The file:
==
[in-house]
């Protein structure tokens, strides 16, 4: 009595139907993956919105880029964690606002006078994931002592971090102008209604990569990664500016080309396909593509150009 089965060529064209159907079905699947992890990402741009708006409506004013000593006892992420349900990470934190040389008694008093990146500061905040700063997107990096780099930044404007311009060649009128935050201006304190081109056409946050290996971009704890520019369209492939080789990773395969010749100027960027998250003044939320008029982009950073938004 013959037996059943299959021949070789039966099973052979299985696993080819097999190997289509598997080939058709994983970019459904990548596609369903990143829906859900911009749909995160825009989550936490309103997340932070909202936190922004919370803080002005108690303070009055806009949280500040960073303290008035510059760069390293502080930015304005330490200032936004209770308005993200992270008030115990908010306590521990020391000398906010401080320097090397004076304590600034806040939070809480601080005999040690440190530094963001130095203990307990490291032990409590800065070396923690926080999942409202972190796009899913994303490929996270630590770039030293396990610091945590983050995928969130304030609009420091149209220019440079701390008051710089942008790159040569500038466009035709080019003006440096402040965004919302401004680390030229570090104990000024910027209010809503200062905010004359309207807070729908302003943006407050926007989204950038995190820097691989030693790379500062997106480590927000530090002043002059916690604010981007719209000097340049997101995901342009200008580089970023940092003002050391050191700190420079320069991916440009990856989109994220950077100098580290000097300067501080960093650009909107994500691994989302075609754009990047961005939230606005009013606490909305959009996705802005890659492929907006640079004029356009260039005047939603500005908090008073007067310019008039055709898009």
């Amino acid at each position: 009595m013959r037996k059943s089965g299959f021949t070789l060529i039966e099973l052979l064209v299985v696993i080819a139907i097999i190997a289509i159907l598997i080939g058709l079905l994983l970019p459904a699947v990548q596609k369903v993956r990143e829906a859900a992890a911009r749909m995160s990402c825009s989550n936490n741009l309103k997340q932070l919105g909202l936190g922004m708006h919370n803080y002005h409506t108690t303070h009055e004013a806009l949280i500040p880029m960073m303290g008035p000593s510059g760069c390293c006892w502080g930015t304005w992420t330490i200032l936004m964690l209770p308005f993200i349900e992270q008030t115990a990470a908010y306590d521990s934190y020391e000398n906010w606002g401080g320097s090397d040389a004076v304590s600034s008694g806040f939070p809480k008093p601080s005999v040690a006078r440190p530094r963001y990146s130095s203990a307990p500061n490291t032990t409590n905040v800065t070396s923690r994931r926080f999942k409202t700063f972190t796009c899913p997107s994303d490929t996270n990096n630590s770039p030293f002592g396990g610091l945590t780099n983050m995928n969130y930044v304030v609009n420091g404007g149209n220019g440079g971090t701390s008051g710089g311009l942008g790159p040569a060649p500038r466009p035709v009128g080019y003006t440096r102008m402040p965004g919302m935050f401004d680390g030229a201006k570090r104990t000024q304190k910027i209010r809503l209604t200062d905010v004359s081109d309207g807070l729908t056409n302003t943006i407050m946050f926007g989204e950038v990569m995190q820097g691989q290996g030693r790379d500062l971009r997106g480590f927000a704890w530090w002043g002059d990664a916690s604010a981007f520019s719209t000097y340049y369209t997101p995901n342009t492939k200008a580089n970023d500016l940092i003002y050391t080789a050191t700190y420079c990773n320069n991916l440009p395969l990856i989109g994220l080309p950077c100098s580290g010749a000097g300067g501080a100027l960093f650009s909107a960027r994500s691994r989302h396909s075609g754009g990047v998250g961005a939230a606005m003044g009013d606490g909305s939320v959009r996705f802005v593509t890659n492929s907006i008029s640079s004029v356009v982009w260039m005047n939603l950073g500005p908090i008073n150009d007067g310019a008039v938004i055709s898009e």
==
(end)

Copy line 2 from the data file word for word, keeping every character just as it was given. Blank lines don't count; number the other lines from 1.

């Protein structure tokens, strides 16, 4: 009595139907993956919105880029964690606002006078994931002592971090102008209604990569990664500016080309396909593509150009 089965060529064209159907079905699947992890990402741009708006409506004013000593006892992420349900990470934190040389008694008093990146500061905040700063997107990096780099930044404007311009060649009128935050201006304190081109056409946050290996971009704890520019369209492939080789990773395969010749100027960027998250003044939320008029982009950073938004 013959037996059943299959021949070789039966099973052979299985696993080819097999190997289509598997080939058709994983970019459904990548596609369903990143829906859900911009749909995160825009989550936490309103997340932070909202936190922004919370803080002005108690303070009055806009949280500040960073303290008035510059760069390293502080930015304005330490200032936004209770308005993200992270008030115990908010306590521990020391000398906010401080320097090397004076304590600034806040939070809480601080005999040690440190530094963001130095203990307990490291032990409590800065070396923690926080999942409202972190796009899913994303490929996270630590770039030293396990610091945590983050995928969130304030609009420091149209220019440079701390008051710089942008790159040569500038466009035709080019003006440096402040965004919302401004680390030229570090104990000024910027209010809503200062905010004359309207807070729908302003943006407050926007989204950038995190820097691989030693790379500062997106480590927000530090002043002059916690604010981007719209000097340049997101995901342009200008580089970023940092003002050391050191700190420079320069991916440009990856989109994220950077100098580290000097300067501080960093650009909107994500691994989302075609754009990047961005939230606005009013606490909305959009996705802005890659492929907006640079004029356009260039005047939603500005908090008073007067310019008039055709898009």